Sun Asks Court to Put Java Into Windows

Citing federal ruling, Sun seeks injunction preserving Java plug-in while private antitrust cases unfurl.

Marc Ferranti
IDG News Service

December 02, 2002

Microsoft and Sun Microsystems are scheduled to face off in a Baltimore federal court this week over whether Microsoft should be forced to distribute a Sun-authorized version of Java with Windows.

The arguments are part of pretrial motions in Sun's private antitrust lawsuit against Microsoft. In the case opening on Tuesday, Sun is asking the court for a preliminary injunction on the Java issue. In effect, it wants U.S. District Judge Frederick Motz to require Microsoft to distribute Sun's own Java plug-in for Windows XP with every copy of Windows and Internet Explorer, pending the final outcome of the lawsuit.

Sun filed its lawsuit in March. It charges that Microsoft used its monopoly in PC operating systems to thwart acceptance of Java.

Microsoft added the Java Virtual Machine (JVM) into Windows XP through the Service Pack released earlier this year, but has said Java will not be part of future versions of the OS.

Federal Ruling Cited

In its pretrial motions, Sun argues that Microsoft has attempted to fragment the Java platform by distributing its own Virtual Machine for Java, which is incompatible with Sun's Java development products.

However, Microsoft points out that in November, in her ruling on remedies in the U.S. government's antitrust case against Microsoft, U.S. District Judge Colleen Kollar-Kotelly struck down a similar request to include Java with Windows. Nine states and the District of Columbia were pressing for harsher remedies than the terms of a settlement between Microsoft and the U.S. Department of Justice. Kollar-Kotelly issued a ruling on remedies that largely accepted the settlement's terms.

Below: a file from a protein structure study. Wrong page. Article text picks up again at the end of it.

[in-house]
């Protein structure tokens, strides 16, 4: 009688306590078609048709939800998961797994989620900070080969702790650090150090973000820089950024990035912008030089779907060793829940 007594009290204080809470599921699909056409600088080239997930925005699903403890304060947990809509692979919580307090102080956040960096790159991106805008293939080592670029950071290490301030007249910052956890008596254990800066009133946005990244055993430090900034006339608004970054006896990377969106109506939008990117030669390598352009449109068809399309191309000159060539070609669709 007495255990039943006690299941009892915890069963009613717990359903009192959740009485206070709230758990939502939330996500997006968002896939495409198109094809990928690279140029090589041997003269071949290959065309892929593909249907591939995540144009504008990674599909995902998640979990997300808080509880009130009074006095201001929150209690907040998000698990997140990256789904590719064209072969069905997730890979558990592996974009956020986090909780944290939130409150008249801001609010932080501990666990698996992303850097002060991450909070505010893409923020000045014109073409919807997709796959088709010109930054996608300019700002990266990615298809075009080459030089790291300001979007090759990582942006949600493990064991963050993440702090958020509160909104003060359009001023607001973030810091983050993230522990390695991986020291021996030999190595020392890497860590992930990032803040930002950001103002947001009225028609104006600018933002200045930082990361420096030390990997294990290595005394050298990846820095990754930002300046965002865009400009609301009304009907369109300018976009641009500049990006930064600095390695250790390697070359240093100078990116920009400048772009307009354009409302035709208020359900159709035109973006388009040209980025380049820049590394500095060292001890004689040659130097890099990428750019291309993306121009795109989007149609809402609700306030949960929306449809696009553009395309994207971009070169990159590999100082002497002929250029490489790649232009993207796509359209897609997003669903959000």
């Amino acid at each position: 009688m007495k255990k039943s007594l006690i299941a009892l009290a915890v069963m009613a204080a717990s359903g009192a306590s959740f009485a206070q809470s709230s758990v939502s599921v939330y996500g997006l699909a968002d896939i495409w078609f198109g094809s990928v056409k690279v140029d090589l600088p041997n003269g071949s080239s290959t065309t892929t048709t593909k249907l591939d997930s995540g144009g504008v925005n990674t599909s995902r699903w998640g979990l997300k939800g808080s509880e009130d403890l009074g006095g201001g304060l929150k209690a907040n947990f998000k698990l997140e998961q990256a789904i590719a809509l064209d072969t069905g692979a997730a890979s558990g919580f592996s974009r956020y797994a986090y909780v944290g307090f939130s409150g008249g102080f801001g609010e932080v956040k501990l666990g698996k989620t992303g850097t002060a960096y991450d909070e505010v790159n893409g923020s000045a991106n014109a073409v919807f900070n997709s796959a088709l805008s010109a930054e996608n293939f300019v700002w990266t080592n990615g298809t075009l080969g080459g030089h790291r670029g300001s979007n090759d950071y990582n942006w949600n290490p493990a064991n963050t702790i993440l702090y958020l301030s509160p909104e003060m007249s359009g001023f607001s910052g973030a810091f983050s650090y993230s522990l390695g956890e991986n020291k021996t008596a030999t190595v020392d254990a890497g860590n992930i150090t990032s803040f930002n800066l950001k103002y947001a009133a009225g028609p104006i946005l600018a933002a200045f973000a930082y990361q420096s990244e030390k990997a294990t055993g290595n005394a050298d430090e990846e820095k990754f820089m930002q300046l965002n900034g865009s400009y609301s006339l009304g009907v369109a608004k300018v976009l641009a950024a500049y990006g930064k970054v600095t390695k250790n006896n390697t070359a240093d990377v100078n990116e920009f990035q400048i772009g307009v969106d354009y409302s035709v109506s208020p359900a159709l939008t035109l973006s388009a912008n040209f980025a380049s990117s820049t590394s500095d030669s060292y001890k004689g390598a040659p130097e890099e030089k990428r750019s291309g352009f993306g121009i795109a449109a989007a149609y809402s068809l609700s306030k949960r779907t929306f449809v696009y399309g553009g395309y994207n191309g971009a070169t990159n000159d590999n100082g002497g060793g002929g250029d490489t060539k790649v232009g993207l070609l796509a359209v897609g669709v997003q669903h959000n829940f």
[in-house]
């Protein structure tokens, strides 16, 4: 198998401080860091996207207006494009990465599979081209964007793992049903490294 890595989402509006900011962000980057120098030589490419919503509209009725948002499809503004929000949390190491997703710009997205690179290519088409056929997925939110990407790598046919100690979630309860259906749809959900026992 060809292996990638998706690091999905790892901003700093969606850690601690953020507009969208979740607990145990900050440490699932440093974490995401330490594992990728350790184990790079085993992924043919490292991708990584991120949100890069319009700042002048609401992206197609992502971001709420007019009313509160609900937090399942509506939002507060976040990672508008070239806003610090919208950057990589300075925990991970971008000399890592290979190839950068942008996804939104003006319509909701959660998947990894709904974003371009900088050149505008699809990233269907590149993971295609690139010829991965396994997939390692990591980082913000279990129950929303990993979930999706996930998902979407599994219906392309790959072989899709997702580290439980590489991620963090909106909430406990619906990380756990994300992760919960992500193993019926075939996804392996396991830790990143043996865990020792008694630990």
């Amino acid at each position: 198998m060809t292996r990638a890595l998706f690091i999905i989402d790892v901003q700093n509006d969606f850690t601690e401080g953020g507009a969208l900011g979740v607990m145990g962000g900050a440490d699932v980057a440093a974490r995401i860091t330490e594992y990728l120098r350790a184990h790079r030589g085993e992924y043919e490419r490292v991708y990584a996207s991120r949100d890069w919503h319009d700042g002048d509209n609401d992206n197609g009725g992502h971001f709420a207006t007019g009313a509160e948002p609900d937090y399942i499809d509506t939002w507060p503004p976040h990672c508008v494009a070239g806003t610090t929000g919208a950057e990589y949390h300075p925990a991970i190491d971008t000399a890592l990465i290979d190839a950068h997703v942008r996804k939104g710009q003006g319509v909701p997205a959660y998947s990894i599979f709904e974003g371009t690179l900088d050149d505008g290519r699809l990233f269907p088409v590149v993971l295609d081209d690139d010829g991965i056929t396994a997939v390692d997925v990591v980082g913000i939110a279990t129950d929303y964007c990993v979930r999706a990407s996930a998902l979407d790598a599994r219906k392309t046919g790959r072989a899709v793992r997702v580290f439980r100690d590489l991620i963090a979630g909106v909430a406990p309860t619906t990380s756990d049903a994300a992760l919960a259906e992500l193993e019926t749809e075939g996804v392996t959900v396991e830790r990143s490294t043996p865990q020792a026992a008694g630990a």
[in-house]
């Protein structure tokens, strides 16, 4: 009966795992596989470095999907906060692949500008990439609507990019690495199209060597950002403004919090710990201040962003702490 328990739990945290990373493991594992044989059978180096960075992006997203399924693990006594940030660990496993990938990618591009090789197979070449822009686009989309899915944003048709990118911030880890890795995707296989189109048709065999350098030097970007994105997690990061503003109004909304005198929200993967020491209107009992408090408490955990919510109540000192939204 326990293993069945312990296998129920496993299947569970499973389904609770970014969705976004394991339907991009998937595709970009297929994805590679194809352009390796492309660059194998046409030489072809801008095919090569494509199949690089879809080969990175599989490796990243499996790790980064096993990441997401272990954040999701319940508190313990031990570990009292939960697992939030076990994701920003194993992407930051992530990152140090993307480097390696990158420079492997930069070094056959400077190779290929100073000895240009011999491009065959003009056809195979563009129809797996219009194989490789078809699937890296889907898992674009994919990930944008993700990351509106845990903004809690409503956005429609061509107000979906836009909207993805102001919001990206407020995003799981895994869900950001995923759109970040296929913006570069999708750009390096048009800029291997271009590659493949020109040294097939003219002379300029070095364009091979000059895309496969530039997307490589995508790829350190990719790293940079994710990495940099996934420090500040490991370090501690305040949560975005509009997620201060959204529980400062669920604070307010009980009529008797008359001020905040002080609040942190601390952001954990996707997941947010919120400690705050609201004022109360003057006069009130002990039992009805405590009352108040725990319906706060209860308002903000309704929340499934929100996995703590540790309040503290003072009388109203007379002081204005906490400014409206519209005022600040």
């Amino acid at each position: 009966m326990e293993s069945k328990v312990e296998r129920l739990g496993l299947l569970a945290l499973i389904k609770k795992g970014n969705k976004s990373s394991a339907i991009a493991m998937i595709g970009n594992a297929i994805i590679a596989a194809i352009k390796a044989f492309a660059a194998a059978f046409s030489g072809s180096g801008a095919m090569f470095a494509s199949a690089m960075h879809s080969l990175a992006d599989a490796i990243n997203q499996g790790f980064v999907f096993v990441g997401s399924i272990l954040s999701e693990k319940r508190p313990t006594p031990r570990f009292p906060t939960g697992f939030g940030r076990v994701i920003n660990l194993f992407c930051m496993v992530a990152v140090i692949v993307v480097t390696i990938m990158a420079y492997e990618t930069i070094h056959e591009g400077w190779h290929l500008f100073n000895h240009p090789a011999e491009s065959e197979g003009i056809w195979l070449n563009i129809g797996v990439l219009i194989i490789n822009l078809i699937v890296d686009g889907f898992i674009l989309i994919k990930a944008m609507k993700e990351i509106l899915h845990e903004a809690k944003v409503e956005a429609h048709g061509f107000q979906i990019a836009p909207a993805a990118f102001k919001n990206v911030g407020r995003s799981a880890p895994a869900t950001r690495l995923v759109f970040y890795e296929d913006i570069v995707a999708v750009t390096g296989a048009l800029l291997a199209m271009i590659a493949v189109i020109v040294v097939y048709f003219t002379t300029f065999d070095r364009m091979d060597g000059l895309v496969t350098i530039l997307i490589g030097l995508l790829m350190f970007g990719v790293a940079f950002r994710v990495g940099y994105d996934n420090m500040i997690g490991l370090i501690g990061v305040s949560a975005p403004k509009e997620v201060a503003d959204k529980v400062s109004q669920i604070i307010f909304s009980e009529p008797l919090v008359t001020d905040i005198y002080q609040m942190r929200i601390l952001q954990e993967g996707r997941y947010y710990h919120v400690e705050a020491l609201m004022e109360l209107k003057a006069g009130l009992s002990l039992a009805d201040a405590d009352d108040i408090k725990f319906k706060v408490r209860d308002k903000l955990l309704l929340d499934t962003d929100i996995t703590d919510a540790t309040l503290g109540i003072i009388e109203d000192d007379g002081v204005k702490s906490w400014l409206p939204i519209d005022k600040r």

Kollar-Kotelly rejected the Java remedy as "not good for competition, and consequently, not good for consumers," said Jim Desler, a Microsoft spokesperson. "It gives a court-sanctioned, specific advantage to Sun, and there are other Java virtual machines out there. Not only does it circumvent competition with Microsoft, but it circumvents competition with other companies."

However, District Court rulings in the government's case might work against Microsoft. Motz has already indicated that private plaintiffs may use some of the findings in the U.S. case for their lawsuits. One of the findings in the U.S. case was that Microsoft is a monopoly that used its power to thwart competition.

In addition, two of the holdout states, Massachusetts and West Virginia, are appealing Kollar-Kotelly's ruling. Massachusetts Friday said it would appeal, and West Virginia Monday said it would join Massachusetts.

Choosing Sides

This week's hearing before Motz is expected to continue through Thursday. Sun said its witnesses will be Rich Green, a Sun vice president; Rick Ross, Javalobby founder and president; and Dennis Carlton, an economist.

Microsoft said its witnesses will be Chris Jones, vice president of Microsoft's Windows Client Group; Andrew Layman, director of the company's XML Web services standards; Sanjay Parthasarathy, corporate vice president of Microsoft's Platform Strategy Group; and Kevin Murphy, an economist.

Though Sun filed its suit in U.S. District Court in San Jose, California, the venue for the trial has been moved to Baltimore. There, Motz is coordinating and presiding over a number of private antitrust cases as well as numerous class-action lawsuits that have been filed against Microsoft.

The Sun case and other private cases are not expected to go to trial until late in 2003, according to Desler. Motz will also hear private lawsuits filed by Be, AOL Time Warner (owner of Netscape), and The companies seek billions of dollars in damages and a variety of remedies rejected by Kollar-Kotelly, including, for example, the unbundling of the Internet Explorer Web browser from Windows.

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